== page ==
Deutsche Bank

Deutsche Bank's Shocking ECB Rant: Warns Of Social Unrest And Another Great Depression

"In the 1920s the Reichsbank thought it could have 2,000 printing presses running day and night to finance government spending without creating inflation. Around the same time the Federal Reserve allowed more than a third of US deposits to be destroyed via bank failures, in the belief that banking crises where self-correcting. The Great Depression followed.... Today the behaviour of the European Central Bank suggests that it too has gone awry."

Former Trader Loses Hundreds Of Thousands Due To "Peer Pressure"

Peer pressure is an interesting thing - sometimes it can make you do foolish things that begin with you saying "here, hold my beer", and ends with a good laugh among your friends. Sometimes however, peer pressure can make you say things like "hey let me bet this spread", and ends in giving your ex-wife the very last asset you own.

Next Banking Scandal Explodes in Spain

The Spanish investment group Blackbird claims that Banco Popular bank is offering customers dirt-cheap loans or refinancing deals, at an interest rate of just 2.5%, as long as they use some of the funds to purchase the bank’s new shares. 

NIRP Blowback: Commerzbank Plans To Hoard Billions In Euros In Vaults, Avoid ECB

As The ECB threatens deeper and deeper NIRP, because that's what the 'economy' needs, it seems unintended (though entirely foreseeable) consequences abound. Just three months after Munich Re - the world second-largest reinsurer - started buying gold and hoarding cash to counter negative rates, in order to avoid The ECB's increasing 'fees' for depositing cash with the central banks, Reuters reports that Commerzbank - one of Germany's largest lenders - is mulling the possibility of hoarding billions of euros in vaults. So it would appear that a policy designed to encourage banks to lend money is instead forcing them to hoard it...

Goldman Sachs Gets A Quarter Million Summer Job Applicants

Goldman Sachs attracted more than a quarter of a million applications from students and graduates for jobs this summer, "suggesting fears of a ‘brain drain’ in the sector may be exaggerated as banks introduce more employee-friendly policies." The number of applications from students and graduates globally have risen more than 40% since 2012, the paper adds. This means there is greater demand to get a job at Goldman than there is even in China where recently 1.2 million job candidates applied for 19,000 much-desired govermment positions.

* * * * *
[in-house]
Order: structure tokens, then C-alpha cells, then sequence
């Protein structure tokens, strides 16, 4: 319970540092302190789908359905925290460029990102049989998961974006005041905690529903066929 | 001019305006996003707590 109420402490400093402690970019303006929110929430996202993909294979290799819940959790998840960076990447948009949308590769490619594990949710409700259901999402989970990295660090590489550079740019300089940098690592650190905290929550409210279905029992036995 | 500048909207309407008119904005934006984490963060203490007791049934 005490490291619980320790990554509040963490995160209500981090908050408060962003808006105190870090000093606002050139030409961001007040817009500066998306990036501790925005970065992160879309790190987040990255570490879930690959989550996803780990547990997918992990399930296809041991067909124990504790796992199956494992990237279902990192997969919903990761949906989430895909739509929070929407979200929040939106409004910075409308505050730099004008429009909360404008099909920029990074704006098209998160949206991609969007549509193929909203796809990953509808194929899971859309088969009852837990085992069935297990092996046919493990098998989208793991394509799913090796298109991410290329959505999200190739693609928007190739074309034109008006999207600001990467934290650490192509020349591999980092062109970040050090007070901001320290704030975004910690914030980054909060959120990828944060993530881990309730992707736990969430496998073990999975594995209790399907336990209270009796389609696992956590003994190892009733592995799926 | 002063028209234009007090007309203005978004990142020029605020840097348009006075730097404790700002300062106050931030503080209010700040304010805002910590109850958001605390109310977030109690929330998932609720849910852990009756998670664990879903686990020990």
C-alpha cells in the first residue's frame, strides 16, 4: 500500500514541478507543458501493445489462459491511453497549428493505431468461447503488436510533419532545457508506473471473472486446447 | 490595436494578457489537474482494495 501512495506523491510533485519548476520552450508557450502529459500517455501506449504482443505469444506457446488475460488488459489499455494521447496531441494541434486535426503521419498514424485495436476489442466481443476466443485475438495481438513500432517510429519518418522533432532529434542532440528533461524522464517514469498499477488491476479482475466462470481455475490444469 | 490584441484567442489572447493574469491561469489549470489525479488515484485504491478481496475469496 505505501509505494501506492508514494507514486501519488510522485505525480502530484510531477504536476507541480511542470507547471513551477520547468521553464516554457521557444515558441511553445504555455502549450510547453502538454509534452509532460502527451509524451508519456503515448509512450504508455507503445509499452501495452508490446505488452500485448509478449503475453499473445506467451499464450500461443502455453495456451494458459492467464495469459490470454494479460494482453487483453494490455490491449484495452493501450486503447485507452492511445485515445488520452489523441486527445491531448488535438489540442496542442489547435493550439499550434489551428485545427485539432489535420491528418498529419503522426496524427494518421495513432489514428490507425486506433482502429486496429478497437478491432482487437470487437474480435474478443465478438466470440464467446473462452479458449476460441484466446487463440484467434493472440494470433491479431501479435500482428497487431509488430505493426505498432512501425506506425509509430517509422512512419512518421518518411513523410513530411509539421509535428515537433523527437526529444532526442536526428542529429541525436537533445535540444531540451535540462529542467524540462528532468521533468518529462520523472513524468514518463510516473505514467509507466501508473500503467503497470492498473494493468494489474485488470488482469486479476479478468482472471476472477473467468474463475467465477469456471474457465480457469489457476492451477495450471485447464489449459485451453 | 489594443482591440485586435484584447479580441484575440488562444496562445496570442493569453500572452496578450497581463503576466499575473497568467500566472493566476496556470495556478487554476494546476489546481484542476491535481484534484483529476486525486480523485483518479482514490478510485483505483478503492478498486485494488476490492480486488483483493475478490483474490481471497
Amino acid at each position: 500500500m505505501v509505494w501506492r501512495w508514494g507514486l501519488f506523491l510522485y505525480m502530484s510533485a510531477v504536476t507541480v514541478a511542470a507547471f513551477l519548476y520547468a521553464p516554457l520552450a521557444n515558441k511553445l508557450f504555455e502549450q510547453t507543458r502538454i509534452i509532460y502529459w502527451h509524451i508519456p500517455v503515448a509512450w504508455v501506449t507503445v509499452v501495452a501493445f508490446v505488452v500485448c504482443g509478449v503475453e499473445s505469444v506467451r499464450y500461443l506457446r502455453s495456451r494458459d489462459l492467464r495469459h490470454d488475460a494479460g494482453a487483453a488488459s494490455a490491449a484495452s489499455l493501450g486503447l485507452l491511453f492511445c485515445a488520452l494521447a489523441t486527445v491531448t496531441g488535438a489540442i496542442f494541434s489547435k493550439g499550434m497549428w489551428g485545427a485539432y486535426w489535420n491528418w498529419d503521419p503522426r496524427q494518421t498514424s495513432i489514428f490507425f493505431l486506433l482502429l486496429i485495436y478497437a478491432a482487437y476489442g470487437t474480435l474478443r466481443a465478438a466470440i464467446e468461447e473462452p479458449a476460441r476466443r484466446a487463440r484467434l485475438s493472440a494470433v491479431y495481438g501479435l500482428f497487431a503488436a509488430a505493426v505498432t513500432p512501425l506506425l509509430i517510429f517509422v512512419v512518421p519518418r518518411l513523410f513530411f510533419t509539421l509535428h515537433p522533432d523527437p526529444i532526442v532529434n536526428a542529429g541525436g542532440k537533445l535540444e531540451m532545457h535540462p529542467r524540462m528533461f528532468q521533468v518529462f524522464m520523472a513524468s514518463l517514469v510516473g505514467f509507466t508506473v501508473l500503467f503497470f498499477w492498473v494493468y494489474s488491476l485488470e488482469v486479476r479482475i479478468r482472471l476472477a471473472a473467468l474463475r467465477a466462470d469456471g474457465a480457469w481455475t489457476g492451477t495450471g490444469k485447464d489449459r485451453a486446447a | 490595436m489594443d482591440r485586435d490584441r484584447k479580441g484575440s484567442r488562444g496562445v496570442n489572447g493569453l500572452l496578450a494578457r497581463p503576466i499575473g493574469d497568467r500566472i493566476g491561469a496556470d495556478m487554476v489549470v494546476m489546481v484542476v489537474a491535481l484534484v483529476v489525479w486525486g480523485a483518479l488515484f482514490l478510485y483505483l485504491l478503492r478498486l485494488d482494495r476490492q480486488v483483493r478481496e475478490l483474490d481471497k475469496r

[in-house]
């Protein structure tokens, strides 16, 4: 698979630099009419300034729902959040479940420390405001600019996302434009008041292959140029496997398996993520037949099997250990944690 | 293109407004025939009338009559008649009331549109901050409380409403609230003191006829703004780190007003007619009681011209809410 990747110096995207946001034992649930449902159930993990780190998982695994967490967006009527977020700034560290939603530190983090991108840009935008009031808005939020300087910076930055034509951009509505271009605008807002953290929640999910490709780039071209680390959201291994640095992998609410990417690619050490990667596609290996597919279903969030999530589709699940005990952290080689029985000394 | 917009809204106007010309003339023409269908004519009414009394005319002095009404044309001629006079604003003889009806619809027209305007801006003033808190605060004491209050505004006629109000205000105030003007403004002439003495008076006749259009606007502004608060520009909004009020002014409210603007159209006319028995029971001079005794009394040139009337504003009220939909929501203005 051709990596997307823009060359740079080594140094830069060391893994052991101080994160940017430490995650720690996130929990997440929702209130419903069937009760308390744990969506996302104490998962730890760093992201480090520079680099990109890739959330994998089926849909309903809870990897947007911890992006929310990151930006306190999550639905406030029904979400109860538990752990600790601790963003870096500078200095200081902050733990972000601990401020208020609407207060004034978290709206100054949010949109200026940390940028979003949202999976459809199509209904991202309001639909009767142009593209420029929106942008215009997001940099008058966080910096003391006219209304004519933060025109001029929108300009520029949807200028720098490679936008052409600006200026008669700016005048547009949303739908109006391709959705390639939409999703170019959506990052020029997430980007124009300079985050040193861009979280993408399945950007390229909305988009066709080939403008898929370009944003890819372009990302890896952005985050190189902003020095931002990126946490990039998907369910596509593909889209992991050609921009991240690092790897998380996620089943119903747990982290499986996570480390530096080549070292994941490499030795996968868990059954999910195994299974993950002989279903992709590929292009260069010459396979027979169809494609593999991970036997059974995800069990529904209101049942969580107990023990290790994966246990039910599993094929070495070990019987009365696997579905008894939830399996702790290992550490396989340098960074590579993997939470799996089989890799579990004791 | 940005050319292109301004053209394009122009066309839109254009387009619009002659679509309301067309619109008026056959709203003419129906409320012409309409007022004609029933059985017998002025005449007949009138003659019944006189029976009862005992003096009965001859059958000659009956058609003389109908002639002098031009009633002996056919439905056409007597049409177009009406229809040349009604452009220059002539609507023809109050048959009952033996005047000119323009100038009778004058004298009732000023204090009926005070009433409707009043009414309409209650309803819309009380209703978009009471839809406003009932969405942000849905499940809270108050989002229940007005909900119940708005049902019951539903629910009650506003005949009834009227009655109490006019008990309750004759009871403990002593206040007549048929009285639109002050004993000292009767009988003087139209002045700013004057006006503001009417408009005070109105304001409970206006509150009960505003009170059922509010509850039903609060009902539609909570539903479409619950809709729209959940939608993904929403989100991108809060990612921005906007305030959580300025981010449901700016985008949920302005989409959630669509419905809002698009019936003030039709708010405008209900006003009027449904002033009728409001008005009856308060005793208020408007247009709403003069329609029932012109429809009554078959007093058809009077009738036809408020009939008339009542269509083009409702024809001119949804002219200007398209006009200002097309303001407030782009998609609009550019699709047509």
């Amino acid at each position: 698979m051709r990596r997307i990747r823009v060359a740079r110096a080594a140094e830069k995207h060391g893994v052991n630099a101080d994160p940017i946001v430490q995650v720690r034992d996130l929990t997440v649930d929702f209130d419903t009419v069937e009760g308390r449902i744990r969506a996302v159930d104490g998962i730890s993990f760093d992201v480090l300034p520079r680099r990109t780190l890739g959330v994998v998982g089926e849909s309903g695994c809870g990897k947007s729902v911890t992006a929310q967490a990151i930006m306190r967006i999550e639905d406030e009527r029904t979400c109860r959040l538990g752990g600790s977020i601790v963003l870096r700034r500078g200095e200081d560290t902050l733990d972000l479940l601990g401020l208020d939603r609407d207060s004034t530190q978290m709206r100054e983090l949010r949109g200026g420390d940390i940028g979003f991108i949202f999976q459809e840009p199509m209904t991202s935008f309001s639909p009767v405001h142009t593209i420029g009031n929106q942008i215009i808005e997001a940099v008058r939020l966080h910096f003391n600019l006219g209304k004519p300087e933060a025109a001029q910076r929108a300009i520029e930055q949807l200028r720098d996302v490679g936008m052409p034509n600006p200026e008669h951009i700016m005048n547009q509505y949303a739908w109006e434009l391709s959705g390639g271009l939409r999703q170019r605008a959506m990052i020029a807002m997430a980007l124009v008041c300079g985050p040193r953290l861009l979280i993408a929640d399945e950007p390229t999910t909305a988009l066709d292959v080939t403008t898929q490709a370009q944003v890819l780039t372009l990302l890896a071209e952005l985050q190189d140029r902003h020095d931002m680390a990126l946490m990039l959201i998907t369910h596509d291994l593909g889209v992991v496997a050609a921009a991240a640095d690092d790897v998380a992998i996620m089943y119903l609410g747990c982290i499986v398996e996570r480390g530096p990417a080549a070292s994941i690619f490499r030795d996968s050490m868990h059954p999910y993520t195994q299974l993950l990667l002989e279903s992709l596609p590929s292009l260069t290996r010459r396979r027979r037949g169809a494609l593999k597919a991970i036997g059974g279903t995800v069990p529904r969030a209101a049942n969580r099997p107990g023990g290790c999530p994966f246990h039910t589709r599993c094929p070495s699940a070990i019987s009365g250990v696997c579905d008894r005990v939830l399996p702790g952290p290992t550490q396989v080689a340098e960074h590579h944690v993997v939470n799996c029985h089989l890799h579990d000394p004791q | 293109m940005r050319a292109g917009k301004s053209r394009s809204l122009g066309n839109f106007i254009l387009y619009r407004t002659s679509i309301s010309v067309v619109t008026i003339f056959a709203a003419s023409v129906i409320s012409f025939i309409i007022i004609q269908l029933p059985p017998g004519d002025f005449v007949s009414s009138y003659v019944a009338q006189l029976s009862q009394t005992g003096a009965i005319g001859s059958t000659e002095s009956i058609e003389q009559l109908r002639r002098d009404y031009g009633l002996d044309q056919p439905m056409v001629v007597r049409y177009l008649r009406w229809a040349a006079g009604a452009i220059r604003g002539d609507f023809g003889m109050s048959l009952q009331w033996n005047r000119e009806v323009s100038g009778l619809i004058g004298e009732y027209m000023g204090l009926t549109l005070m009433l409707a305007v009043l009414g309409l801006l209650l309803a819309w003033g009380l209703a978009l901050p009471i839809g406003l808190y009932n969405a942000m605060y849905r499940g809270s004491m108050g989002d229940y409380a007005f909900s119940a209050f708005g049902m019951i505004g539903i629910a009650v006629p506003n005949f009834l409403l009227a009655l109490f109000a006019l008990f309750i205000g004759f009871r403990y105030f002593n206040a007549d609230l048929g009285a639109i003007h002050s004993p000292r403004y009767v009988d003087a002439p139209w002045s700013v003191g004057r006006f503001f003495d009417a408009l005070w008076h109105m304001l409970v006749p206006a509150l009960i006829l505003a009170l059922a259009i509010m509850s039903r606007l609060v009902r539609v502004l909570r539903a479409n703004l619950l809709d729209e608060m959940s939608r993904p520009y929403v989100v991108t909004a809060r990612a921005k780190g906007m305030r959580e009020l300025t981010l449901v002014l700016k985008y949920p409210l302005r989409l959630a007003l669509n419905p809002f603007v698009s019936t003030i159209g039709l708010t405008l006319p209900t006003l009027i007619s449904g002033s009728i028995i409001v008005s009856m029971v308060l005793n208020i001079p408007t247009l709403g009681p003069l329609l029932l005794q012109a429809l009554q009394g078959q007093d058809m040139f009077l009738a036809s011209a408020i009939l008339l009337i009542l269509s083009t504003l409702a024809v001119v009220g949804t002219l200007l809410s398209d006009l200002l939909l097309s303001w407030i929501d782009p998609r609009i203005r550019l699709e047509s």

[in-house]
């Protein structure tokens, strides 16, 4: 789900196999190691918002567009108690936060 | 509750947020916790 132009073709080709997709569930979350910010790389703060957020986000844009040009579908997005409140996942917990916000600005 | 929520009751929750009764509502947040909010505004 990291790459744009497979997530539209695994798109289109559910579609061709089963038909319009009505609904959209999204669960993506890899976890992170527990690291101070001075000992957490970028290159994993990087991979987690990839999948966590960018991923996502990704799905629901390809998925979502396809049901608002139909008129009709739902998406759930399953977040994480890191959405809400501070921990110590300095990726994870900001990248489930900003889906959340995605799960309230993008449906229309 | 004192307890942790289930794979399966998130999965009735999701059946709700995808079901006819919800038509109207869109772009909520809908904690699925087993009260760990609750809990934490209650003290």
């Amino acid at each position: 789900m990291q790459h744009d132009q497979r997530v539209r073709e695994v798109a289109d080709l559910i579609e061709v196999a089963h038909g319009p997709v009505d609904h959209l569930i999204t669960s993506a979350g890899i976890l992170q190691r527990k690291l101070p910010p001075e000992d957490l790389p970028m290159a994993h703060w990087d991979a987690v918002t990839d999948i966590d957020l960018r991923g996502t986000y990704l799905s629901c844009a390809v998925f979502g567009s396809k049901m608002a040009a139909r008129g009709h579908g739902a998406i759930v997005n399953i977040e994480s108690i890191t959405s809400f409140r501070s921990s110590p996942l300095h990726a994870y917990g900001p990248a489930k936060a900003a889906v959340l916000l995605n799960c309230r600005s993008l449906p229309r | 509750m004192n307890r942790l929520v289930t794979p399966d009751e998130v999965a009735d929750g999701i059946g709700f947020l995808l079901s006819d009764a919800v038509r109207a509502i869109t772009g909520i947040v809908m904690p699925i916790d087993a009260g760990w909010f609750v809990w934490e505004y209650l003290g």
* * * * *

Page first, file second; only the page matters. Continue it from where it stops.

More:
Frontrunning: June 3

  • World stocks edge toward one-month high; U.S. jobs data eyed for Fed clues (Reuters)
  • Commodities Stand on Brink of Bull Market After Oil’s Recovery (BBG)
  • Brent crude oil holds above $50 on signs of rebalance (Reuters)
  • Clinton attacks Trump's foreign policy as a threat to U.S. safety (Reuters)
  • Trump strikes back at Clinton's 'phony' speech (Hill)
  • "We want food!', Venezuelans cry at protest near presidency (Reuters)

These Are The Two Most Important Questions Facing The Market

The two most important questions by far, those whose answer will determine not only the near term return of the S&P, but also global equity markets as well as that all-important commodity, oil, are the  following: Can the oil price hold up even as the dollar rises;  and, Can the CNY depreciate without hurting asset prices? Here is Deutsche Bank's attempt at an answer.

The "Crazy Growth In Corporate Debt" Is Finally Noticed: Bloomberg Issues Stark Warning

One does not have to be financial wizard to to know that a firm which has to borrow more than it can generate from core operations is not a sustainable business model, and yet today's CFOs, pundits and central bankers do not. But more are starting to pay attention as the corporate debt pile hits epic proportions. As Bloomberg writes this morning, when it also issued a stark warning about the next source of credit contagion, while "consumers were the Achilles’ heel of the U.S. economy in the run-up to the last recession. This time, companies may play that role."